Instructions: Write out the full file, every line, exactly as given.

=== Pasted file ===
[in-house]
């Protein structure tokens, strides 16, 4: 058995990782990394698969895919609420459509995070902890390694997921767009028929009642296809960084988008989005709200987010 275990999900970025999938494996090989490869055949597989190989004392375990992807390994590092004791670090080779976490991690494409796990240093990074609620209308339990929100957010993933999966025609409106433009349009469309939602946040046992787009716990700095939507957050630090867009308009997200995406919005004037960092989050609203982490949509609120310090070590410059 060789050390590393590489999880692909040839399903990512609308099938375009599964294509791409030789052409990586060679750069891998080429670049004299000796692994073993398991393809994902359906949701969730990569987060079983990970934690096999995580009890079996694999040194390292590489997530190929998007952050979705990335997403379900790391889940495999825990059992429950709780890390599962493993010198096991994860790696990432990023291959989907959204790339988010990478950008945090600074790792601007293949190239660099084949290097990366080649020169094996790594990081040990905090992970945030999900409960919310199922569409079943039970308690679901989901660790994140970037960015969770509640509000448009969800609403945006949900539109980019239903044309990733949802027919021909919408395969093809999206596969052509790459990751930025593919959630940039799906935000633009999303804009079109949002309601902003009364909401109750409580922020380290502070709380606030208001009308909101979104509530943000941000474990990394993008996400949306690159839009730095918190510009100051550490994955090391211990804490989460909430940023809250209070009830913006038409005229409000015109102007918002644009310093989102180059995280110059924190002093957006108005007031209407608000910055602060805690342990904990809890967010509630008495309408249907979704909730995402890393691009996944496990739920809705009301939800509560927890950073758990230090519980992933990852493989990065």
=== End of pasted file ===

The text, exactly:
[in-house]
């Protein structure tokens, strides 16, 4: 058995990782990394698969895919609420459509995070902890390694997921767009028929009642296809960084988008989005709200987010 275990999900970025999938494996090989490869055949597989190989004392375990992807390994590092004791670090080779976490991690494409796990240093990074609620209308339990929100957010993933999966025609409106433009349009469309939602946040046992787009716990700095939507957050630090867009308009997200995406919005004037960092989050609203982490949509609120310090070590410059 060789050390590393590489999880692909040839399903990512609308099938375009599964294509791409030789052409990586060679750069891998080429670049004299000796692994073993398991393809994902359906949701969730990569987060079983990970934690096999995580009890079996694999040194390292590489997530190929998007952050979705990335997403379900790391889940495999825990059992429950709780890390599962493993010198096991994860790696990432990023291959989907959204790339988010990478950008945090600074790792601007293949190239660099084949290097990366080649020169094996790594990081040990905090992970945030999900409960919310199922569409079943039970308690679901989901660790994140970037960015969770509640509000448009969800609403945006949900539109980019239903044309990733949802027919021909919408395969093809999206596969052509790459990751930025593919959630940039799906935000633009999303804009079109949002309601902003009364909401109750409580922020380290502070709380606030208001009308909101979104509530943000941000474990990394993008996400949306690159839009730095918190510009100051550490994955090391211990804490989460909430940023809250209070009830913006038409005229409000015109102007918002644009310093989102180059995280110059924190002093957006108005007031209407608000910055602060805690342990904990809890967010509630008495309408249907979704909730995402890393691009996944496990739920809705009301939800509560927890950073758990230090519980992933990852493989990065």